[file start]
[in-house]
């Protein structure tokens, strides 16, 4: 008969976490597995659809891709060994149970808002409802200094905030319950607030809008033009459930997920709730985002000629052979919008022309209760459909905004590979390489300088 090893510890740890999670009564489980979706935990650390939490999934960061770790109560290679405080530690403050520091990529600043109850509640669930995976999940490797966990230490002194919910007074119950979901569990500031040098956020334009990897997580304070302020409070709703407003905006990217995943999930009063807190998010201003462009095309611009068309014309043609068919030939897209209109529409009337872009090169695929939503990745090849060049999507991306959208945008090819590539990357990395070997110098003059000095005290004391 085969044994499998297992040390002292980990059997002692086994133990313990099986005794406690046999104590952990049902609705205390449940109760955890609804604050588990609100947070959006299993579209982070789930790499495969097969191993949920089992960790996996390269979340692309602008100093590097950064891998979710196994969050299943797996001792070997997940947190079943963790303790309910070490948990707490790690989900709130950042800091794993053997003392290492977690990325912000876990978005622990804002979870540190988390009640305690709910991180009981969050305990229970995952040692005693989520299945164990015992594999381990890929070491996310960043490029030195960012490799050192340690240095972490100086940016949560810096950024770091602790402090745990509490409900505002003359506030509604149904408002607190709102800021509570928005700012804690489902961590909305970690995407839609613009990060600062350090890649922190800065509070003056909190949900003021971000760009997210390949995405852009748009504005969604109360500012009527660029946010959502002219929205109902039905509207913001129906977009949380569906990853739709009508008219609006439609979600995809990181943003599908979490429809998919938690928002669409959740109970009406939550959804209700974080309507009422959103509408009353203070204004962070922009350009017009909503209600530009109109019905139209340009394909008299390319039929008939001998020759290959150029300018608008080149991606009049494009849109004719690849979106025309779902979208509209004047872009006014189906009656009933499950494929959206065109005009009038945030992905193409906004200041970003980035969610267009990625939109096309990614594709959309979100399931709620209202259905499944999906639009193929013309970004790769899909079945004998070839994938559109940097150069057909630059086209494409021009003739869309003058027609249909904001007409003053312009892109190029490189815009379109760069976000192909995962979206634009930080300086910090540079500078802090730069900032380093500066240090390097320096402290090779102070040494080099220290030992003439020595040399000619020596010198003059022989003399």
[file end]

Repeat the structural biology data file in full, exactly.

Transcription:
[in-house]
């Protein structure tokens, strides 16, 4: 008969976490597995659809891709060994149970808002409802200094905030319950607030809008033009459930997920709730985002000629052979919008022309209760459909905004590979390489300088 090893510890740890999670009564489980979706935990650390939490999934960061770790109560290679405080530690403050520091990529600043109850509640669930995976999940490797966990230490002194919910007074119950979901569990500031040098956020334009990897997580304070302020409070709703407003905006990217995943999930009063807190998010201003462009095309611009068309014309043609068919030939897209209109529409009337872009090169695929939503990745090849060049999507991306959208945008090819590539990357990395070997110098003059000095005290004391 085969044994499998297992040390002292980990059997002692086994133990313990099986005794406690046999104590952990049902609705205390449940109760955890609804604050588990609100947070959006299993579209982070789930790499495969097969191993949920089992960790996996390269979340692309602008100093590097950064891998979710196994969050299943797996001792070997997940947190079943963790303790309910070490948990707490790690989900709130950042800091794993053997003392290492977690990325912000876990978005622990804002979870540190988390009640305690709910991180009981969050305990229970995952040692005693989520299945164990015992594999381990890929070491996310960043490029030195960012490799050192340690240095972490100086940016949560810096950024770091602790402090745990509490409900505002003359506030509604149904408002607190709102800021509570928005700012804690489902961590909305970690995407839609613009990060600062350090890649922190800065509070003056909190949900003021971000760009997210390949995405852009748009504005969604109360500012009527660029946010959502002219929205109902039905509207913001129906977009949380569906990853739709009508008219609006439609979600995809990181943003599908979490429809998919938690928002669409959740109970009406939550959804209700974080309507009422959103509408009353203070204004962070922009350009017009909503209600530009109109019905139209340009394909008299390319039929008939001998020759290959150029300018608008080149991606009049494009849109004719690849979106025309779902979208509209004047872009006014189906009656009933499950494929959206065109005009009038945030992905193409906004200041970003980035969610267009990625939109096309990614594709959309979100399931709620209202259905499944999906639009193929013309970004790769899909079945004998070839994938559109940097150069057909630059086209494409021009003739869309003058027609249909904001007409003053312009892109190029490189815009379109760069976000192909995962979206634009930080300086910090540079500078802090730069900032380093500066240090390097320096402290090779102070040494080099220290030992003439020595040399000619020596010198003059022989003399």